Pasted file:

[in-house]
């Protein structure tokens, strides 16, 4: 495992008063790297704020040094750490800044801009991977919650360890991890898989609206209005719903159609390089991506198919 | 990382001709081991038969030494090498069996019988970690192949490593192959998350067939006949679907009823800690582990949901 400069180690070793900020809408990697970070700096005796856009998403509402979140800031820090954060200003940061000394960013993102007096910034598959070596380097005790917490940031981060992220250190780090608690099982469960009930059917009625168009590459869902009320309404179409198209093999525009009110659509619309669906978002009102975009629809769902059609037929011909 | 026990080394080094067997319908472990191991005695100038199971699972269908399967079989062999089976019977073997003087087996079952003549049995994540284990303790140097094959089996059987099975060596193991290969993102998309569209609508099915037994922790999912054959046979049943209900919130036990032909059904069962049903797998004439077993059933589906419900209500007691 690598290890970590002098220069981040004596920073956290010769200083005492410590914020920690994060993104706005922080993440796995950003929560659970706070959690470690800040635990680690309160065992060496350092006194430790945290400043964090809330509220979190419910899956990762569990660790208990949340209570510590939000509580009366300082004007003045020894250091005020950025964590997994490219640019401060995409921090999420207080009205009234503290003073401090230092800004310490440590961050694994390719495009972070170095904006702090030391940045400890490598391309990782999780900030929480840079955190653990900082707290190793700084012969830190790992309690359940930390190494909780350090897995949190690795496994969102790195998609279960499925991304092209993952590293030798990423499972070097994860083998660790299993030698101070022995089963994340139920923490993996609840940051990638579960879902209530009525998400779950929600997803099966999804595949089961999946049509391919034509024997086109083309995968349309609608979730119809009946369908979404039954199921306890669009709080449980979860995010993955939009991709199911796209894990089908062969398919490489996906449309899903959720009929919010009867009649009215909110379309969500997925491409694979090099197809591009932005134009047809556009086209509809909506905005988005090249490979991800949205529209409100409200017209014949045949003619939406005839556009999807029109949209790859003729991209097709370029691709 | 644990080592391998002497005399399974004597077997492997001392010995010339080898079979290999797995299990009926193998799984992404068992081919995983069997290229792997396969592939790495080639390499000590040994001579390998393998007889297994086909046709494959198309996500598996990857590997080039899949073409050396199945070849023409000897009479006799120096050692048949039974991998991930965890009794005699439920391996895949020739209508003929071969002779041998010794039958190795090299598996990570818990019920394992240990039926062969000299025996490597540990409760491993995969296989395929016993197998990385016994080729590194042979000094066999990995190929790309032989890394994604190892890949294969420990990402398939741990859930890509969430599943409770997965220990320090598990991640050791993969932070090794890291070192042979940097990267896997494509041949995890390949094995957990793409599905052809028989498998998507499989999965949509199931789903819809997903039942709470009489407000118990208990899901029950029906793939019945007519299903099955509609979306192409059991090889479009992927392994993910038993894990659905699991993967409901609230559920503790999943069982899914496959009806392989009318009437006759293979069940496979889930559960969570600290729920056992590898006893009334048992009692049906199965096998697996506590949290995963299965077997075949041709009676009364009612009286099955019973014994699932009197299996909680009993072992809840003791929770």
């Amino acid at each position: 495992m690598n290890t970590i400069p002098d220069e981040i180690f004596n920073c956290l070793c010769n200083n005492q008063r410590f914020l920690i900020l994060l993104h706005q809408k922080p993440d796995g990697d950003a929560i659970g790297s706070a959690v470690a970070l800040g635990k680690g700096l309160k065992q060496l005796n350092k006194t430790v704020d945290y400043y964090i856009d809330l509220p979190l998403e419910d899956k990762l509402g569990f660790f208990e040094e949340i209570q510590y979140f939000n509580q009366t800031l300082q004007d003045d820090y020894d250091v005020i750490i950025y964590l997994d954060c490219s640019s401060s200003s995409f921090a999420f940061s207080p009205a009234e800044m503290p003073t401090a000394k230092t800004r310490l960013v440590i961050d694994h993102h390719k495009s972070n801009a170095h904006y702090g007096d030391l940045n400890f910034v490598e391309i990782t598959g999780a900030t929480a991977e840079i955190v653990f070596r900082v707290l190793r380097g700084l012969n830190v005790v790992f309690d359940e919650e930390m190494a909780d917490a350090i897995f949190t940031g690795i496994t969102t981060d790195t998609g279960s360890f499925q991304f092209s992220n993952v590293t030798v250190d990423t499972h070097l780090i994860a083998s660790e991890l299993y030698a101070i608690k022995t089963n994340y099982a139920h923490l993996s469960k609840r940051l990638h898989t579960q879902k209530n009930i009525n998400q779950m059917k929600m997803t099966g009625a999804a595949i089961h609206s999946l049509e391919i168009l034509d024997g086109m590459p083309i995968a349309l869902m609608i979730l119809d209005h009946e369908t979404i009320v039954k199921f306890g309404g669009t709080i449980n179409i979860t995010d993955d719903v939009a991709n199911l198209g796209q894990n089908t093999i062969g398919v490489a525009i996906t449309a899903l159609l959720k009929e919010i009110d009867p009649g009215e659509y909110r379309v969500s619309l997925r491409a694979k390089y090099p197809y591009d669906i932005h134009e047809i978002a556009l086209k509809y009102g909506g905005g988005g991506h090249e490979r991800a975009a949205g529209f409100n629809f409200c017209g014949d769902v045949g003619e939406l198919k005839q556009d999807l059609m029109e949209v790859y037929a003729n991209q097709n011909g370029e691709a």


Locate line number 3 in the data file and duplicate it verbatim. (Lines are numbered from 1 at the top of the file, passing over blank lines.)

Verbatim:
């Amino acid at each position: 495992m690598n290890t970590i400069p002098d220069e981040i180690f004596n920073c956290l070793c010769n200083n005492q008063r410590f914020l920690i900020l994060l993104h706005q809408k922080p993440d796995g990697d950003a929560i659970g790297s706070a959690v470690a970070l800040g635990k680690g700096l309160k065992q060496l005796n350092k006194t430790v704020d945290y400043y964090i856009d809330l509220p979190l998403e419910d899956k990762l509402g569990f660790f208990e040094e949340i209570q510590y979140f939000n509580q009366t800031l300082q004007d003045d820090y020894d250091v005020i750490i950025y964590l997994d954060c490219s640019s401060s200003s995409f921090a999420f940061s207080p009205a009234e800044m503290p003073t401090a000394k230092t800004r310490l960013v440590i961050d694994h993102h390719k495009s972070n801009a170095h904006y702090g007096d030391l940045n400890f910034v490598e391309i990782t598959g999780a900030t929480a991977e840079i955190v653990f070596r900082v707290l190793r380097g700084l012969n830190v005790v790992f309690d359940e919650e930390m190494a909780d917490a350090i897995f949190t940031g690795i496994t969102t981060d790195t998609g279960s360890f499925q991304f092209s992220n993952v590293t030798v250190d990423t499972h070097l780090i994860a083998s660790e991890l299993y030698a101070i608690k022995t089963n994340y099982a139920h923490l993996s469960k609840r940051l990638h898989t579960q879902k209530n009930i009525n998400q779950m059917k929600m997803t099966g009625a999804a595949i089961h609206s999946l049509e391919i168009l034509d024997g086109m590459p083309i995968a349309l869902m609608i979730l119809d209005h009946e369908t979404i009320v039954k199921f306890g309404g669009t709080i449980n179409i979860t995010d993955d719903v939009a991709n199911l198209g796209q894990n089908t093999i062969g398919v490489a525009i996906t449309a899903l159609l959720k009929e919010i009110d009867p009649g009215e659509y909110r379309v969500s619309l997925r491409a694979k390089y090099p197809y591009d669906i932005h134009e047809i978002a556009l086209k509809y009102g909506g905005g988005g991506h090249e490979r991800a975009a949205g529209f409100n629809f409200c017209g014949d769902v045949g003619e939406l198919k005839q556009d999807l059609m029109e949209v790859y037929a003729n991209q097709n011909g370029e691709a």